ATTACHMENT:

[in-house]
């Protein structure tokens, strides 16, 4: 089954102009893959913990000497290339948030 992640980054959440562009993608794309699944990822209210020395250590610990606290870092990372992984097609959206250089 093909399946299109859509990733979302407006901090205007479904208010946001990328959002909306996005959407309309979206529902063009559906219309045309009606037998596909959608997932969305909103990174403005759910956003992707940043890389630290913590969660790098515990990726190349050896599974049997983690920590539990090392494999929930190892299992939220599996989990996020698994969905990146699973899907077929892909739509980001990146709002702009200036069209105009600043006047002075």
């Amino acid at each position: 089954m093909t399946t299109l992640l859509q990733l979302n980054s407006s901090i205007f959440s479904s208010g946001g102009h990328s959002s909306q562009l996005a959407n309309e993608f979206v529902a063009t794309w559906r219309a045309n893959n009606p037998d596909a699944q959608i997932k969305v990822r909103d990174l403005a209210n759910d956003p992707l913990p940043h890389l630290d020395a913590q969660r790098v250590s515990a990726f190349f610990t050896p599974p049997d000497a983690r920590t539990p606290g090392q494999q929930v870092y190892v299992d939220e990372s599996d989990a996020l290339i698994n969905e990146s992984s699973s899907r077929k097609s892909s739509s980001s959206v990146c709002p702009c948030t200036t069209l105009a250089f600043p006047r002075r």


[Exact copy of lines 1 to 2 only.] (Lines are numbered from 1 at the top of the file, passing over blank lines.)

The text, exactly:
[in-house]
């Protein structure tokens, strides 16, 4: 089954102009893959913990000497290339948030 992640980054959440562009993608794309699944990822209210020395250590610990606290870092990372992984097609959206250089 093909399946299109859509990733979302407006901090205007479904208010946001990328959002909306996005959407309309979206529902063009559906219309045309009606037998596909959608997932969305909103990174403005759910956003992707940043890389630290913590969660790098515990990726190349050896599974049997983690920590539990090392494999929930190892299992939220599996989990996020698994969905990146699973899907077929892909739509980001990146709002702009200036069209105009600043006047002075």